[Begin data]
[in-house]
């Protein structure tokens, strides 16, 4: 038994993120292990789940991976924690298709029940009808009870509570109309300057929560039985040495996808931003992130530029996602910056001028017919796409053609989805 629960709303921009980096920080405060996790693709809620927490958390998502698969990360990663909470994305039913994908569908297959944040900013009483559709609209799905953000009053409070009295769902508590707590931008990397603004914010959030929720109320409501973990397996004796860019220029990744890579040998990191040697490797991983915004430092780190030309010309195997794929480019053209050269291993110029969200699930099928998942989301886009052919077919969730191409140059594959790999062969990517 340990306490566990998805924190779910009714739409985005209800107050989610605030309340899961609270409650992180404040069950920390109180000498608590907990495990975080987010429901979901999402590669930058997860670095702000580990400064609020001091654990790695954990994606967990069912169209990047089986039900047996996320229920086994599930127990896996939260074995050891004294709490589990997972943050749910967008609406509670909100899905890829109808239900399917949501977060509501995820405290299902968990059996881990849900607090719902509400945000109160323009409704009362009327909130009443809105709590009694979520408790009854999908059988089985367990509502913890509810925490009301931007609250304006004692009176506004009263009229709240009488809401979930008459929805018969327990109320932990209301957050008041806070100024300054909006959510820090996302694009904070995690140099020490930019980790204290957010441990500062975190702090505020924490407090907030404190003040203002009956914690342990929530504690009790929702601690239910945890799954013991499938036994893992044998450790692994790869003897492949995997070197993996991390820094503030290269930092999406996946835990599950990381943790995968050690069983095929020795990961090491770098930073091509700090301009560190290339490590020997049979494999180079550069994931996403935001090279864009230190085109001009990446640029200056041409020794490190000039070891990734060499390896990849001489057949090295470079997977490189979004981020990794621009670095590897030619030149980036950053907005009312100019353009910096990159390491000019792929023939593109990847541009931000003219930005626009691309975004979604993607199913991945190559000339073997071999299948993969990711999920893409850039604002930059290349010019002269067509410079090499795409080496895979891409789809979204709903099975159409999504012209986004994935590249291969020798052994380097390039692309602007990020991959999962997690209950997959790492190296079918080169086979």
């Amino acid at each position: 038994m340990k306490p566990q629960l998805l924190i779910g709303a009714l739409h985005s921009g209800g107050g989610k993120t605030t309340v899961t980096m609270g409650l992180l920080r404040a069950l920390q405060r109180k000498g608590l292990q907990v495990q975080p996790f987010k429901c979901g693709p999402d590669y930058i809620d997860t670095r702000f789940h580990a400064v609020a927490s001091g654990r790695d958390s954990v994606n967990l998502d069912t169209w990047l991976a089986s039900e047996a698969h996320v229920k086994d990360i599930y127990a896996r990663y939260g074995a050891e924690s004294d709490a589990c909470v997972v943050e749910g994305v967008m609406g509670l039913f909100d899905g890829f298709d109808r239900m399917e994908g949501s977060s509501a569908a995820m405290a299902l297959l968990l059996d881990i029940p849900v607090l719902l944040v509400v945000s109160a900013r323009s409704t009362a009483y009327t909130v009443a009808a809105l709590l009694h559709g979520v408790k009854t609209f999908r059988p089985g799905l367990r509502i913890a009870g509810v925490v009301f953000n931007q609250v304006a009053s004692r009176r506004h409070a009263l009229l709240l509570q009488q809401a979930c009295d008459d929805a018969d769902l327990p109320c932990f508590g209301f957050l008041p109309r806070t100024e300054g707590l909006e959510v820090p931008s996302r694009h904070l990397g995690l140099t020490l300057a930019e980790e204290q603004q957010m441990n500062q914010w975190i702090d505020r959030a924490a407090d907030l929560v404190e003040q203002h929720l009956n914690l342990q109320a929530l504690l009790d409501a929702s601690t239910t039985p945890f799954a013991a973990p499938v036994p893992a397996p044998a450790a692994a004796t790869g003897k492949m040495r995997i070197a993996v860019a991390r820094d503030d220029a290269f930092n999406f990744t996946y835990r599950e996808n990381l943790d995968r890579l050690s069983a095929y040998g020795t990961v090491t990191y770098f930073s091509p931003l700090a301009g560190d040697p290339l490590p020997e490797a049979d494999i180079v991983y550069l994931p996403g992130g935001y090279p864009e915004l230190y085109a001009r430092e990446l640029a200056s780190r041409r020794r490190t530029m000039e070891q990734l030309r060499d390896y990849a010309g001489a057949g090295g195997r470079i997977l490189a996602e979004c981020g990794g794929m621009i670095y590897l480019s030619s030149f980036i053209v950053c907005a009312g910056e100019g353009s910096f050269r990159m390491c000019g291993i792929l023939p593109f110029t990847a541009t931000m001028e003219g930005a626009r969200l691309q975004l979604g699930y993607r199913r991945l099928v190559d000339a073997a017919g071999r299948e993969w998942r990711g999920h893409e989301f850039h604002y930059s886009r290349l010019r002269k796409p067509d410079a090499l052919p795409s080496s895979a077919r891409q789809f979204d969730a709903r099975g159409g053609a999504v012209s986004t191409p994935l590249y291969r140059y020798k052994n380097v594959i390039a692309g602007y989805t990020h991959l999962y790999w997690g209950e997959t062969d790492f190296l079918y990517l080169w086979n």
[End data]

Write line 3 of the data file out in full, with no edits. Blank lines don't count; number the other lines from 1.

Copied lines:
């Amino acid at each position: 038994m340990k306490p566990q629960l998805l924190i779910g709303a009714l739409h985005s921009g209800g107050g989610k993120t605030t309340v899961t980096m609270g409650l992180l920080r404040a069950l920390q405060r109180k000498g608590l292990q907990v495990q975080p996790f987010k429901c979901g693709p999402d590669y930058i809620d997860t670095r702000f789940h580990a400064v609020a927490s001091g654990r790695d958390s954990v994606n967990l998502d069912t169209w990047l991976a089986s039900e047996a698969h996320v229920k086994d990360i599930y127990a896996r990663y939260g074995a050891e924690s004294d709490a589990c909470v997972v943050e749910g994305v967008m609406g509670l039913f909100d899905g890829f298709d109808r239900m399917e994908g949501s977060s509501a569908a995820m405290a299902l297959l968990l059996d881990i029940p849900v607090l719902l944040v509400v945000s109160a900013r323009s409704t009362a009483y009327t909130v009443a009808a809105l709590l009694h559709g979520v408790k009854t609209f999908r059988p089985g799905l367990r509502i913890a009870g509810v925490v009301f953000n931007q609250v304006a009053s004692r009176r506004h409070a009263l009229l709240l509570q009488q809401a979930c009295d008459d929805a018969d769902l327990p109320c932990f508590g209301f957050l008041p109309r806070t100024e300054g707590l909006e959510v820090p931008s996302r694009h904070l990397g995690l140099t020490l300057a930019e980790e204290q603004q957010m441990n500062q914010w975190i702090d505020r959030a924490a407090d907030l929560v404190e003040q203002h929720l009956n914690l342990q109320a929530l504690l009790d409501a929702s601690t239910t039985p945890f799954a013991a973990p499938v036994p893992a397996p044998a450790a692994a004796t790869g003897k492949m040495r995997i070197a993996v860019a991390r820094d503030d220029a290269f930092n999406f990744t996946y835990r599950e996808n990381l943790d995968r890579l050690s069983a095929y040998g020795t990961v090491t990191y770098f930073s091509p931003l700090a301009g560190d040697p290339l490590p020997e490797a049979d494999i180079v991983y550069l994931p996403g992130g935001y090279p864009e915004l230190y085109a001009r430092e990446l640029a200056s780190r041409r020794r490190t530029m000039e070891q990734l030309r060499d390896y990849a010309g001489a057949g090295g195997r470079i997977l490189a996602e979004c981020g990794g794929m621009i670095y590897l480019s030619s030149f980036i053209v950053c907005a009312g910056e100019g353009s910096f050269r990159m390491c000019g291993i792929l023939p593109f110029t990847a541009t931000m001028e003219g930005a626009r969200l691309q975004l979604g699930y993607r199913r991945l099928v190559d000339a073997a017919g071999r299948e993969w998942r990711g999920h893409e989301f850039h604002y930059s886009r290349l010019r002269k796409p067509d410079a090499l052919p795409s080496s895979a077919r891409q789809f979204d969730a709903r099975g159409g053609a999504v012209s986004t191409p994935l590249y291969r140059y020798k052994n380097v594959i390039a692309g602007y989805t990020h991959l999962y790999w997690g209950e997959t062969d790492f190296l079918y990517l080169w086979n």